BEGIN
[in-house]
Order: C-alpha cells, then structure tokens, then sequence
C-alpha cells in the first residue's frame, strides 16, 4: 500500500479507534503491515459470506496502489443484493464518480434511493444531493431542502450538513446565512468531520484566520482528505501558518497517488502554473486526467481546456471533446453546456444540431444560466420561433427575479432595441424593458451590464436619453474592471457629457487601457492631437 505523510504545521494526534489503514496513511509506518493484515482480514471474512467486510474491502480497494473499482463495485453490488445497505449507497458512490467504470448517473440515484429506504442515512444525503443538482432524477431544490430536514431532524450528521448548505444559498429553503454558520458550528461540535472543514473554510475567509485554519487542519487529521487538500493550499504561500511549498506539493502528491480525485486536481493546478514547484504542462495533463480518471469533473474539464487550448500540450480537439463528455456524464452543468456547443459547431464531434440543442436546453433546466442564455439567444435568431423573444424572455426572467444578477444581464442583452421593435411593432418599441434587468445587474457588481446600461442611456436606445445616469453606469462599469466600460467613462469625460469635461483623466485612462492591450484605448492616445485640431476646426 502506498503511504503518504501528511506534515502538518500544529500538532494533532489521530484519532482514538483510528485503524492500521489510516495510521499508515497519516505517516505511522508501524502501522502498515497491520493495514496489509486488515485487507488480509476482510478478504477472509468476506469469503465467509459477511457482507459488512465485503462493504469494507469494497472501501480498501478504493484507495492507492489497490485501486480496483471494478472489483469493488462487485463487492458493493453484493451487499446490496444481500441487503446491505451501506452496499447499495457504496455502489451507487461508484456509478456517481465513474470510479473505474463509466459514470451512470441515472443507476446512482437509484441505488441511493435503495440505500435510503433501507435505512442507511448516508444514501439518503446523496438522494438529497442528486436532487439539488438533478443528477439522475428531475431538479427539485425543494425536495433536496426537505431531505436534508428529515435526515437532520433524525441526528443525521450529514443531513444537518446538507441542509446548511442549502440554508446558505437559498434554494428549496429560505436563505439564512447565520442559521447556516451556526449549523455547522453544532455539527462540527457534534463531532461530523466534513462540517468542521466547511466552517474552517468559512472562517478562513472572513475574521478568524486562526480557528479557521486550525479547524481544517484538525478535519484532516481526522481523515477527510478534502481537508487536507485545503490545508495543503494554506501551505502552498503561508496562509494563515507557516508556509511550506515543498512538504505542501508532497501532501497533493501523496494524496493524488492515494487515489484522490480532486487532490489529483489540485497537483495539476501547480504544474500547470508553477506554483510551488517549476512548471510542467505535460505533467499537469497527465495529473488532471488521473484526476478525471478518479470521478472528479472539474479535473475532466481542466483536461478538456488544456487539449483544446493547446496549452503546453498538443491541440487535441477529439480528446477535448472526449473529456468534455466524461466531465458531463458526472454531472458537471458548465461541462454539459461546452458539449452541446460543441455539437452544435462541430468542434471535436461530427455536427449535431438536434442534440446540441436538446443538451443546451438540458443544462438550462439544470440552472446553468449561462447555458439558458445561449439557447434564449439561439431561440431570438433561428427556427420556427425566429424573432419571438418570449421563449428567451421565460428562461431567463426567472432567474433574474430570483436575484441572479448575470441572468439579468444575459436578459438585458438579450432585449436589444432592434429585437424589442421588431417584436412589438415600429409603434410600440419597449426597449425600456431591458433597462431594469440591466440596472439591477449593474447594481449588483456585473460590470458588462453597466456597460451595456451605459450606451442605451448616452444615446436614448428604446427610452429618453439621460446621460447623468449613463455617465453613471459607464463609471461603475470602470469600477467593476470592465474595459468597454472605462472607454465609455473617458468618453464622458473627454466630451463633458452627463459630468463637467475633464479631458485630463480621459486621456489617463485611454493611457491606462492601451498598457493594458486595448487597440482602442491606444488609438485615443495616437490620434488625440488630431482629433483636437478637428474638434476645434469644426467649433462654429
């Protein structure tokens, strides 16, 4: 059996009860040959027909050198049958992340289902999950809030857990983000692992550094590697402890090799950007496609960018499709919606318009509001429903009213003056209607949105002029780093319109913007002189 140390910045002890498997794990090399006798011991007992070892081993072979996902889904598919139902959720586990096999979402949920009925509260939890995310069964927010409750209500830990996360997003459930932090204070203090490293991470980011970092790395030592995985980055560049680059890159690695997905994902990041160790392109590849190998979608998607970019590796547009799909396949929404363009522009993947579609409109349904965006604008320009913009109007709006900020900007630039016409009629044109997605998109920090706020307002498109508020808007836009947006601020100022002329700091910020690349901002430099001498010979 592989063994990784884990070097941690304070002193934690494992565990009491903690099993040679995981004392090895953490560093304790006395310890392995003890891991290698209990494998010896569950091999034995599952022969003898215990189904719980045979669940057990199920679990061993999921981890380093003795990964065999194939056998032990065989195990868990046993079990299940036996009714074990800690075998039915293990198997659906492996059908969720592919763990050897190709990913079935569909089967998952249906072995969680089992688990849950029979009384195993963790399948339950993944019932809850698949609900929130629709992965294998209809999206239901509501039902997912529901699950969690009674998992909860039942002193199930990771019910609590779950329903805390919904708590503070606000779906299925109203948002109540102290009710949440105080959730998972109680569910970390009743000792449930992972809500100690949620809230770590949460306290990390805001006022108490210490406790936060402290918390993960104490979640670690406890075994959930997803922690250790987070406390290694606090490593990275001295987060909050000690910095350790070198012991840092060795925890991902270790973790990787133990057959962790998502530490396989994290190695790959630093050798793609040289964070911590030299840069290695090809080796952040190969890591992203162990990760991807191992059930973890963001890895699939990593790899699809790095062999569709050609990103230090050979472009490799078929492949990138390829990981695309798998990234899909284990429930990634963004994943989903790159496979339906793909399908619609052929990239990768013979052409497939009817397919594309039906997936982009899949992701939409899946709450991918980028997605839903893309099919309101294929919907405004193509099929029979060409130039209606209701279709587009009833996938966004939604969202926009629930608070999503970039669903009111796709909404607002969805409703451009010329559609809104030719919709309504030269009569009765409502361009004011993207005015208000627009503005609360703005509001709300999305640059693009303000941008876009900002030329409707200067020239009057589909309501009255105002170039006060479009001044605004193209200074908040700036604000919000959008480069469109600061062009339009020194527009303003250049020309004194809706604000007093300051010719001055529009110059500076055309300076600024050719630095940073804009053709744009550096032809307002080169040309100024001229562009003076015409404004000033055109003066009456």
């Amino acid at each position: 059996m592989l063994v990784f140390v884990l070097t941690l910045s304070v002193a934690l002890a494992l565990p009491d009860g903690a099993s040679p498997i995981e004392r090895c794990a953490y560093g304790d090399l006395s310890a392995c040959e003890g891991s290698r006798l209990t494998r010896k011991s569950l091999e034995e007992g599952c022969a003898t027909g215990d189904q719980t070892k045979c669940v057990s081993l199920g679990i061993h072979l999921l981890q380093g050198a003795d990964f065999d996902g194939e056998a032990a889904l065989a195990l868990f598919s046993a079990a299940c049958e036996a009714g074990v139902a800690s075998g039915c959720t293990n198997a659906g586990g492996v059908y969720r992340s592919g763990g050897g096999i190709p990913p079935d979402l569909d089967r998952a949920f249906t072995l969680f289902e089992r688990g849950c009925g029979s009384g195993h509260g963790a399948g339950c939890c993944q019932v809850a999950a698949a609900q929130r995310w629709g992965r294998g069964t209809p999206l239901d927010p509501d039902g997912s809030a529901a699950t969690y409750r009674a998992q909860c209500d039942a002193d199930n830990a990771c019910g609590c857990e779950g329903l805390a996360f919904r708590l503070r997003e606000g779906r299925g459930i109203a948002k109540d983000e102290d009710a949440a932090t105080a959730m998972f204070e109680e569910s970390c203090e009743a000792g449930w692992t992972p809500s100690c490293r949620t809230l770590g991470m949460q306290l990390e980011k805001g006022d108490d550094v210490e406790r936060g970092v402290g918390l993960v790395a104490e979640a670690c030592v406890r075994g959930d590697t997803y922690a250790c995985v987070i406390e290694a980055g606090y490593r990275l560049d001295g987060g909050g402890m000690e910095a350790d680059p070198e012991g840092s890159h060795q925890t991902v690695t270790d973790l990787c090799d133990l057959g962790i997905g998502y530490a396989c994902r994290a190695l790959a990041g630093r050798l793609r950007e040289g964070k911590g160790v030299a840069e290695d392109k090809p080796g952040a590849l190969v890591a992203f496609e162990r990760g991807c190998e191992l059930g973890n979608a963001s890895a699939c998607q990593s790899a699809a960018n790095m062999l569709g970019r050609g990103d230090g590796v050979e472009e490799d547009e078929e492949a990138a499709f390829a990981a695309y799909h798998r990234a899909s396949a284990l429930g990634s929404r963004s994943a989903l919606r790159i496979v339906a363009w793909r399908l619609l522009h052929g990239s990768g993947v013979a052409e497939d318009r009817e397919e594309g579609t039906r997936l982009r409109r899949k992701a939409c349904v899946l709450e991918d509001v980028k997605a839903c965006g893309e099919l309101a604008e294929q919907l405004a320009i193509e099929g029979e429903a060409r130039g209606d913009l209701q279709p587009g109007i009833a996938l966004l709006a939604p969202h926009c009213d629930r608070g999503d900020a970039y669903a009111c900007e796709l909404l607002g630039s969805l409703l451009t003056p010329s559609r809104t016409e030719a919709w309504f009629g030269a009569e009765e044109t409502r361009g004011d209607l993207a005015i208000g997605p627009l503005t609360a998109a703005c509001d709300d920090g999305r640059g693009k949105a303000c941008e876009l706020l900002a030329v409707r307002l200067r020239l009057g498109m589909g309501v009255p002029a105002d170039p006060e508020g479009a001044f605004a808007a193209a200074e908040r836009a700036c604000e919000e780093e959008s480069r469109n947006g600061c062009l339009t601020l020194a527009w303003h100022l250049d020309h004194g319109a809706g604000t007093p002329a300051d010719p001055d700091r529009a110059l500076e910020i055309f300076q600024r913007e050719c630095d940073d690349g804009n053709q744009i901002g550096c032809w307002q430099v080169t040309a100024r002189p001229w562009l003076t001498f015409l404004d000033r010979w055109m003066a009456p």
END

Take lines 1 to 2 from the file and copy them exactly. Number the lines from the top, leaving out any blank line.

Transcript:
[in-house]
Order: C-alpha cells, then structure tokens, then sequence